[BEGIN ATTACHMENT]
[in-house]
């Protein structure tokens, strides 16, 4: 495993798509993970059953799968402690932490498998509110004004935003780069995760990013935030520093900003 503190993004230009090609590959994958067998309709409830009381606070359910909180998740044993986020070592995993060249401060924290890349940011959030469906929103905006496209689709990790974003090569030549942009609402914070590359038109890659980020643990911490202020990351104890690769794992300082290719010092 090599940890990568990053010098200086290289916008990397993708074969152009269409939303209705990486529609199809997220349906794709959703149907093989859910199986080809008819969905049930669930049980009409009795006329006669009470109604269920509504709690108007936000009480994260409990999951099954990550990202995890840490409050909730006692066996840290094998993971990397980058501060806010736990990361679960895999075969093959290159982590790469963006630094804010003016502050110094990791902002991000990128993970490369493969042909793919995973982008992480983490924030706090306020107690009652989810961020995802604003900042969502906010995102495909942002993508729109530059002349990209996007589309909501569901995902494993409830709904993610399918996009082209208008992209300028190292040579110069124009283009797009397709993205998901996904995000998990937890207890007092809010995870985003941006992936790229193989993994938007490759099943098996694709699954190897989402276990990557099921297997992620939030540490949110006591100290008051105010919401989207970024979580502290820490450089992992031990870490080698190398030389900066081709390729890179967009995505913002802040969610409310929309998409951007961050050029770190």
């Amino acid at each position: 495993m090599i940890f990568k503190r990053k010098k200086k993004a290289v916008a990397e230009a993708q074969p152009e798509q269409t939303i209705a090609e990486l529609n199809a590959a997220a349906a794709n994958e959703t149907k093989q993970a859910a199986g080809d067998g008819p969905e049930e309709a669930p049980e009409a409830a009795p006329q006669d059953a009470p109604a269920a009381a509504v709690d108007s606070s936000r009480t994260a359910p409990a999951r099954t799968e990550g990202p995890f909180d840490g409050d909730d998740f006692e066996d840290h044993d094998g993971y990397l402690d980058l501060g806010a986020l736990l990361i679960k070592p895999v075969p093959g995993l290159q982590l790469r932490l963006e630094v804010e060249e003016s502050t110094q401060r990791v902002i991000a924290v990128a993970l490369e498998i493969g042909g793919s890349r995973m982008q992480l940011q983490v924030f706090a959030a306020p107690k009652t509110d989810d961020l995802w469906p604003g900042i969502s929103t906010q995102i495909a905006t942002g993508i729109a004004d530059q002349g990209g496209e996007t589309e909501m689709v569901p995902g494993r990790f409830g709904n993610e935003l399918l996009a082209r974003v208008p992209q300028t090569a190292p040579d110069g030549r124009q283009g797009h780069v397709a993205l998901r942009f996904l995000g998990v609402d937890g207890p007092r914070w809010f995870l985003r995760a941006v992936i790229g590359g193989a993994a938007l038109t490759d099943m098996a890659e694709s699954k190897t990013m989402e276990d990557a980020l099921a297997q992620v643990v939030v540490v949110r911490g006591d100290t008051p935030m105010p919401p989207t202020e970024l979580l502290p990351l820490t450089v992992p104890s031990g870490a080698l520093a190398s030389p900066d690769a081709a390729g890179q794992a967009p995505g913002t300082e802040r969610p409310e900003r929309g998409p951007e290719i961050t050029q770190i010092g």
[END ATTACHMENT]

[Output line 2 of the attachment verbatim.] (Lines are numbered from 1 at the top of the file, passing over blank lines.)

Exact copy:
């Protein structure tokens, strides 16, 4: 495993798509993970059953799968402690932490498998509110004004935003780069995760990013935030520093900003 503190993004230009090609590959994958067998309709409830009381606070359910909180998740044993986020070592995993060249401060924290890349940011959030469906929103905006496209689709990790974003090569030549942009609402914070590359038109890659980020643990911490202020990351104890690769794992300082290719010092 090599940890990568990053010098200086290289916008990397993708074969152009269409939303209705990486529609199809997220349906794709959703149907093989859910199986080809008819969905049930669930049980009409009795006329006669009470109604269920509504709690108007936000009480994260409990999951099954990550990202995890840490409050909730006692066996840290094998993971990397980058501060806010736990990361679960895999075969093959290159982590790469963006630094804010003016502050110094990791902002991000990128993970490369493969042909793919995973982008992480983490924030706090306020107690009652989810961020995802604003900042969502906010995102495909942002993508729109530059002349990209996007589309909501569901995902494993409830709904993610399918996009082209208008992209300028190292040579110069124009283009797009397709993205998901996904995000998990937890207890007092809010995870985003941006992936790229193989993994938007490759099943098996694709699954190897989402276990990557099921297997992620939030540490949110006591100290008051105010919401989207970024979580502290820490450089992992031990870490080698190398030389900066081709390729890179967009995505913002802040969610409310929309998409951007961050050029770190």